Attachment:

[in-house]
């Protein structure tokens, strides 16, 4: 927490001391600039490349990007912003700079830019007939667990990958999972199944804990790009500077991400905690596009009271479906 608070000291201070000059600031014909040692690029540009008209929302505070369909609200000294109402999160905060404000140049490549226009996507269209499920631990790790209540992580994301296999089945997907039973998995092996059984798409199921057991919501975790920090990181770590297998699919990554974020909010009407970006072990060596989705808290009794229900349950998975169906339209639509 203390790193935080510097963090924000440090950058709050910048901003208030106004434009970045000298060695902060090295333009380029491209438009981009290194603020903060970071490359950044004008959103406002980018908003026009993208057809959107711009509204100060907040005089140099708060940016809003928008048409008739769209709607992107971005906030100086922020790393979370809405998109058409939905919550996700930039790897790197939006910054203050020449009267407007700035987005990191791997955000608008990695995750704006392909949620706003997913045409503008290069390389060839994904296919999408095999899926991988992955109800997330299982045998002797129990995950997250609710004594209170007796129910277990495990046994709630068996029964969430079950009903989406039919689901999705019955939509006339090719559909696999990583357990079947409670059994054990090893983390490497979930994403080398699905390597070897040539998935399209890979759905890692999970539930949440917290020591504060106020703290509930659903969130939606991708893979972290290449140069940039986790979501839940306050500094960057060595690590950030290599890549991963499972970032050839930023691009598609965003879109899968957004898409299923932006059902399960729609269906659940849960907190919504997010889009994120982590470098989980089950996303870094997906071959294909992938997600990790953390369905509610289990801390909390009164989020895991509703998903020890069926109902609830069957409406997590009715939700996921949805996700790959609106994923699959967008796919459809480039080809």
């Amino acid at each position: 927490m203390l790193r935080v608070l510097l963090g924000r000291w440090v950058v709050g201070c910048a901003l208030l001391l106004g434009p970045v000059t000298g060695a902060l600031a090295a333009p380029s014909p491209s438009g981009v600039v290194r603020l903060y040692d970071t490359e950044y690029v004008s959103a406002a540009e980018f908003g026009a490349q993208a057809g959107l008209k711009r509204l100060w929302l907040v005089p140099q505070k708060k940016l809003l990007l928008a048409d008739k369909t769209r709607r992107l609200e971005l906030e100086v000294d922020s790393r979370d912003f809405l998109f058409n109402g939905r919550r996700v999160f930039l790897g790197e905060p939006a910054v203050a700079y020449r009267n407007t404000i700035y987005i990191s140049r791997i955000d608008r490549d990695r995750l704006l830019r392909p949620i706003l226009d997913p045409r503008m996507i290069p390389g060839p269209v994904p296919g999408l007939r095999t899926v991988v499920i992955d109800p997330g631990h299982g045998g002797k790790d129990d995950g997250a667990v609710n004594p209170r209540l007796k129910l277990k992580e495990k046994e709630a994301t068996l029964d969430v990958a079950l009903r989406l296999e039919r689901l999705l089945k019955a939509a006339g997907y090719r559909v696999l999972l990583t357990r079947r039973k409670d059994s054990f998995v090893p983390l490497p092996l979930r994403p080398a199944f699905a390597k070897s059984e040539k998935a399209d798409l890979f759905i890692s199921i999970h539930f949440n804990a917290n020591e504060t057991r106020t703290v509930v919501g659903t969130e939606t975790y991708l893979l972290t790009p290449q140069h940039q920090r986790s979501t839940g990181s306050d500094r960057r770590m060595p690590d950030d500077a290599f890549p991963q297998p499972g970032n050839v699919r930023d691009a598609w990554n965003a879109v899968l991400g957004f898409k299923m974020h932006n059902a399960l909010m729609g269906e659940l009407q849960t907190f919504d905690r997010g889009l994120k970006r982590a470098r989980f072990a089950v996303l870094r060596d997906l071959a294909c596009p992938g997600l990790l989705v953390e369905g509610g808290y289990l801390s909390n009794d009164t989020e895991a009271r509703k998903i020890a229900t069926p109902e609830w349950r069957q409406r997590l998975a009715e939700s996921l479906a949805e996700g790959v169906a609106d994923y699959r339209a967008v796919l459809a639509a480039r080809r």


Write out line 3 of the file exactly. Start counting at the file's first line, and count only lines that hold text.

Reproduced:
């Amino acid at each position: 927490m203390l790193r935080v608070l510097l963090g924000r000291w440090v950058v709050g201070c910048a901003l208030l001391l106004g434009p970045v000059t000298g060695a902060l600031a090295a333009p380029s014909p491209s438009g981009v600039v290194r603020l903060y040692d970071t490359e950044y690029v004008s959103a406002a540009e980018f908003g026009a490349q993208a057809g959107l008209k711009r509204l100060w929302l907040v005089p140099q505070k708060k940016l809003l990007l928008a048409d008739k369909t769209r709607r992107l609200e971005l906030e100086v000294d922020s790393r979370d912003f809405l998109f058409n109402g939905r919550r996700v999160f930039l790897g790197e905060p939006a910054v203050a700079y020449r009267n407007t404000i700035y987005i990191s140049r791997i955000d608008r490549d990695r995750l704006l830019r392909p949620i706003l226009d997913p045409r503008m996507i290069p390389g060839p269209v994904p296919g999408l007939r095999t899926v991988v499920i992955d109800p997330g631990h299982g045998g002797k790790d129990d995950g997250a667990v609710n004594p209170r209540l007796k129910l277990k992580e495990k046994e709630a994301t068996l029964d969430v990958a079950l009903r989406l296999e039919r689901l999705l089945k019955a939509a006339g997907y090719r559909v696999l999972l990583t357990r079947r039973k409670d059994s054990f998995v090893p983390l490497p092996l979930r994403p080398a199944f699905a390597k070897s059984e040539k998935a399209d798409l890979f759905i890692s199921i999970h539930f949440n804990a917290n020591e504060t057991r106020t703290v509930v919501g659903t969130e939606t975790y991708l893979l972290t790009p290449q140069h940039q920090r986790s979501t839940g990181s306050d500094r960057r770590m060595p690590d950030d500077a290599f890549p991963q297998p499972g970032n050839v699919r930023d691009a598609w990554n965003a879109v899968l991400g957004f898409k299923m974020h932006n059902a399960l909010m729609g269906e659940l009407q849960t907190f919504d905690r997010g889009l994120k970006r982590a470098r989980f072990a089950v996303l870094r060596d997906l071959a294909c596009p992938g997600l990790l989705v953390e369905g509610g808290y289990l801390s909390n009794d009164t989020e895991a009271r509703k998903i020890a229900t069926p109902e609830w349950r069957q409406r997590l998975a009715e939700s996921l479906a949805e996700g790959v169906a609106d994923y699959r339209a967008v796919l459809a639509a480039r080809r």